A couple of days before, I called my mother, a veteran crochet artist. She gave me instructions over the phone on how to start a chain and crochet a simple hat. VERY simple. This was all I wanted to tackle, since I hadn't crocheted since I was a child. I felt grateful I could ask my mother for advice and count on her support. I thought about her and wished every person who faces homelessness could have the foundation of love and resourcefulness she gave to her own children. I wanted to crochet some of that into every stitch of my hat and have it magically strengthen those who most need that strength.
With these thoughts in my mind, I packed my bag and drove downtown toward CASS for my first Friday in the project. I was happy I could join Ann on the inaugural day! As I approached, people spilled out of the gates and milled about on the streets a couple of blocks from the campus. I was apprehensive; this was a new experience for me and I wondered what it would bring.
I pulled into the parking space adjacent to the large grassy commons. Only later did it become apparent the grass was artificial turf -- considering the high foot-traffic in the area, a very good idea.
I found my way to a reception desk. Nearby, a high-spirited resident in a blond wig broke into song and danced an impromptu jig. Just the first instance of the self-expression I would witness as the morning progressed. After checking out the dental clinic, started by my friend Dr. Kris Volcheck, I located Ann and her daughter Meghan, spoke for a few minutes, then found a perch outside and began to crochet.
Solitary for awhile, I was content to sit in the sun and observe as I worked. Conversations around me gradually revealed facets of this place. Cigarettes and food were central themes. Two fellows discussed the merits of a certain brand of tobacco they'd received in a research study. "Too dry," said one. The other confided that he hides his "rollies" (new term to me: hand-rolled cigarettes) in a Cheetos bag to fend off requests that he share. "Hey, man, all I got is Cheetos," he would say.
A toothless older woman wearing slacks and a pink jacket sashayed briskly by on platform shoes, swinging a yellow handbag. Upon request, she loaned a younger woman $1.50, saying, "Don't worry about it, baby girl." Her language was less civilized a few minutes later, when she shouted out to no one in particular, "HEY, YOU A _ _ HOLES!" I kept my eyes on my handiwork, but she became harder to ignore when she plopped down on the bench immediately in front of me and let out a loud, proud belch. A couple of other individuals asserted themselves in similar style over the next couple of hours.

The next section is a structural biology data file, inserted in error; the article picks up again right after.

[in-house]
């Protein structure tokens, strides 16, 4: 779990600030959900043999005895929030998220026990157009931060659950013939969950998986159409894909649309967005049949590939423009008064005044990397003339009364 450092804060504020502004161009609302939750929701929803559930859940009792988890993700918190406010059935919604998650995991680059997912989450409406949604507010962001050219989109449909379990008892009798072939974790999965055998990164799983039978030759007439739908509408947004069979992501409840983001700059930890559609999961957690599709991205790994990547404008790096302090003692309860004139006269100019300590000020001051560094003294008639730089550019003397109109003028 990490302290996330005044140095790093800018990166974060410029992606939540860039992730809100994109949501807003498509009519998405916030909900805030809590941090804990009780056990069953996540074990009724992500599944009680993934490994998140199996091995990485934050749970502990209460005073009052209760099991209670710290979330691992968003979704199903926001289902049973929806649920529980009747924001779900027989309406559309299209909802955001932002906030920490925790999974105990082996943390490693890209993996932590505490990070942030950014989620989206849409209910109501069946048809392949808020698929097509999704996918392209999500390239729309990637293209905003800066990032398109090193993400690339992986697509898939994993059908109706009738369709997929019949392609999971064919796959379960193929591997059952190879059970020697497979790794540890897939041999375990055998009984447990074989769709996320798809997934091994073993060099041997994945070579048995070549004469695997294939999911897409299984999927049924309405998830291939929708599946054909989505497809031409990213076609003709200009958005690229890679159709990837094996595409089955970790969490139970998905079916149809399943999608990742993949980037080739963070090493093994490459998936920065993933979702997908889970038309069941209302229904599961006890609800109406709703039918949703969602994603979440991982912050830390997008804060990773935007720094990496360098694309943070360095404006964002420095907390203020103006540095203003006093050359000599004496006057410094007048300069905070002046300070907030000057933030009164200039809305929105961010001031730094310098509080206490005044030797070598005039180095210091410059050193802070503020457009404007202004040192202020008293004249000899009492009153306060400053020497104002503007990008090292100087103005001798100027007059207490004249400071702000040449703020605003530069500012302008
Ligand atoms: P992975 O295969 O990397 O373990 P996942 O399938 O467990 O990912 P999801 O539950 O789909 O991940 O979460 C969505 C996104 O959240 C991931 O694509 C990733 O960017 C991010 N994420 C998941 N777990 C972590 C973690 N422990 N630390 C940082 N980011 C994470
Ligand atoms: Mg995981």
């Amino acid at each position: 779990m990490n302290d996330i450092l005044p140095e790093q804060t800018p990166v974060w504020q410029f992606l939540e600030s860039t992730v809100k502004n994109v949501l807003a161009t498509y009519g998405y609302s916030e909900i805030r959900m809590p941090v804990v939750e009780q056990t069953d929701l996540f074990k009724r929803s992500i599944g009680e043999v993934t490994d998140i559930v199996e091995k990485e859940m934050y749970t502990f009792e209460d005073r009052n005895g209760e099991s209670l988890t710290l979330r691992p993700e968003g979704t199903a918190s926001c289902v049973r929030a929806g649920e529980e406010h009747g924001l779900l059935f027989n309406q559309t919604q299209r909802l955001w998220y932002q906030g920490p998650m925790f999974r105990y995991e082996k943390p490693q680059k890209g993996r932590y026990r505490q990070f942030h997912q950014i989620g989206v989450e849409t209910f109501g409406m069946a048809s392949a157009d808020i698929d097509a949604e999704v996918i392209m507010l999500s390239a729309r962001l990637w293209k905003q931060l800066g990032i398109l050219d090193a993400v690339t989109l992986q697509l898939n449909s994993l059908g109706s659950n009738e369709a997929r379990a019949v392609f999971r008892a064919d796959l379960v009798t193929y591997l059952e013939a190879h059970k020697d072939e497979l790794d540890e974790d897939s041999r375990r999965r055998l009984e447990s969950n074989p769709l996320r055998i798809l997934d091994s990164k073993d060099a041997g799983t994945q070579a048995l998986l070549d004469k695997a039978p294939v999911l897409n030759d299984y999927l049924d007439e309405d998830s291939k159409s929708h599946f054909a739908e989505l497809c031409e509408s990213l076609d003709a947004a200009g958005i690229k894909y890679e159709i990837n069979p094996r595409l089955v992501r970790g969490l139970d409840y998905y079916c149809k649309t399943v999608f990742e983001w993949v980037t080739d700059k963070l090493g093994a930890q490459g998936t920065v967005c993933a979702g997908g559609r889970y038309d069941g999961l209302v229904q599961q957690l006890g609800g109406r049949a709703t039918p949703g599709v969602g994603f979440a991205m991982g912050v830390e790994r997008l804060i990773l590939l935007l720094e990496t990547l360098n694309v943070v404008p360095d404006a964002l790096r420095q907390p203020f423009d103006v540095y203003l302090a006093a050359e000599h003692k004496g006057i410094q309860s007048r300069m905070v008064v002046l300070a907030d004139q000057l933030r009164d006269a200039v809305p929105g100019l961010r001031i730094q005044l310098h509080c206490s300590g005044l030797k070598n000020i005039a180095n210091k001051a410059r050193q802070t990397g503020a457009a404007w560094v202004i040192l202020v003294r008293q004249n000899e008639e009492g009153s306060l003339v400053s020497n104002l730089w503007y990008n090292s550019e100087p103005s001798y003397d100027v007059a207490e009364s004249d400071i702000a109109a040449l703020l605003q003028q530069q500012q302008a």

Soon, a young man with a boom box walked up and set down the boom box, stretching and yawning in the sun as he removed his T-shirt. Older men sitting nearby complained about his loud rap music and exposed flesh and wagered it wouldn't be long before the guard showed up; sure enough, security arrived a few seconds later, advising the offender to put his shirt back on. Security was never far away, and everyone knows it, which I found comforting.
Between cigarettes, a couple of the men on nearby benches weighed in on my handiwork. One said I should stop soon, or the piece would be too long for a hat and more like a purse. Together, we decided when the length was right. After two hours (not counting the hour and a half I'd put in the night before, per Mom's instructions), I had finished my first hat.
As I began my second hat, Joe struck up a conversation. He explained he had become homeless nine months ago, after losing his job as a cement-truck driver. His daughter lives in north Phoenix with his two grandchildren. He hasn't seen her for awhile. "It's not a good place for her to visit," he said, even though his daughter works as a nurse at a downtown hospital not far away. When it was time for lunch, Joe wandered off, leaving me to contemplate his story and wonder about the missing pieces.
A cheerful woman circulated through the crowd, announcing that Andre House would be serving Thanksgiving dinner tomorrow morning at 7:30 a.m. No one seemed to question the breakfast timing, although I had heard plenty of other grousing about the food normally served on campus. Seemed to be no shortage of bags of commercial snack foods; one guy was hoarding a nice stash in his backpack; I watched as he took inventory.
I gave my first hat -- a black one, flecked with bits of confetti color -- to Marilyn, who was there with her husband. The two of them were sitting on a bench off to the side, talking softly to each other. This was their second day at CASS. They told me how hard it had been to leave their apartment, and now, to be separated at night -- he in the men's facility, she in the women's. Their landlord had kindly let them slide on the rent for a couple of months after they both lost their jobs. They said their downward spiral had started with his on-the-job injury, and had gotten worse when construction dried up; no jobs, especially for an older iron worker. She had worked for a call center that had been closed down for fraud after employee paychecks were written on a bad account and bounced.
Marilyn was thrilled with the hat. Especially when she found out my mother's name is Marilyn, too, and that their birthdays -- Marilyn's, her husband's and my mother's -- are all in February. I hope when Marilyn wears the hat she'll feel some of the strength of my mother.